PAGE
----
As I sat in the theater last weekend waiting for my screening of The Purge to begin, the strangest thing happened... Three little children, ranging in age from probably five to eight years old, wandered into the theater. As a responsible and concerned parent myself, I worried that they had mistaken this theater for the one showing Epic, so I began to rise from my seat and direct them back to the lobby, when something even stranger happened... Their father entered and directed them to their seats. Then he left the theater, which just about made me jump out of my seat, but it turned out, he was just headed to the concession stand, as he returned several minutes later with popcorn and goodies.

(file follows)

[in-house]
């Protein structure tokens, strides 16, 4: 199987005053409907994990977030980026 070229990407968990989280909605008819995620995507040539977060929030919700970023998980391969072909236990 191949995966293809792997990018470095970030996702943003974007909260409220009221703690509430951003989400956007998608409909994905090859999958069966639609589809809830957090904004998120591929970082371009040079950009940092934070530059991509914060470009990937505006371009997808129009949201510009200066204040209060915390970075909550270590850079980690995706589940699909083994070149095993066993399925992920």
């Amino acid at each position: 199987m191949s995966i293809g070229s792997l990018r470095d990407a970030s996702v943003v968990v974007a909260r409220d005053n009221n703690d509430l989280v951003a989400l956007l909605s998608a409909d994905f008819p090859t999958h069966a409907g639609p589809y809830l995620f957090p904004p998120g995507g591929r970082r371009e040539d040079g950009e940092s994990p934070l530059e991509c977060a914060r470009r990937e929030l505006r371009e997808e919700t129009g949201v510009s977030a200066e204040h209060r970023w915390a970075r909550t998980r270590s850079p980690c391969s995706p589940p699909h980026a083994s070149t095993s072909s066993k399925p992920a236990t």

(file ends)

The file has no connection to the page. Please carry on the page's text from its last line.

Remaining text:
Now, I write all of this as someone who accompanied his mother to films like Nightmare on Elm Street 4-6, Pet Sematary & Graveyard Shift, but there is a fundamental difference between the horror films of yesterday and today, which I'll explore in more detail a bit later. The biggest and most immediate flaw that needs fixing, however, is the ratings system in The United States that allows deadbeat parents to bring their young children to such films, rather than seeking out a babysitter like any responsible parent should. Let's delve into the history of the ratings system and then discuss further why it's fundamentally flawed and needs to be revamped sooner rather than later...
The MPAA, or Motion Picture Association of America, introduced its film ratings system back in 1968. The book "Pictures at a Revolution" by Mark Harris, gives a wonderfully detailed history of the impetus for this change, but a lot of it was spurred by the influx of European films such as Antonioni's Blow Up, Godard's Vivre Sa Vie, and Truffaut's Jules & Jim.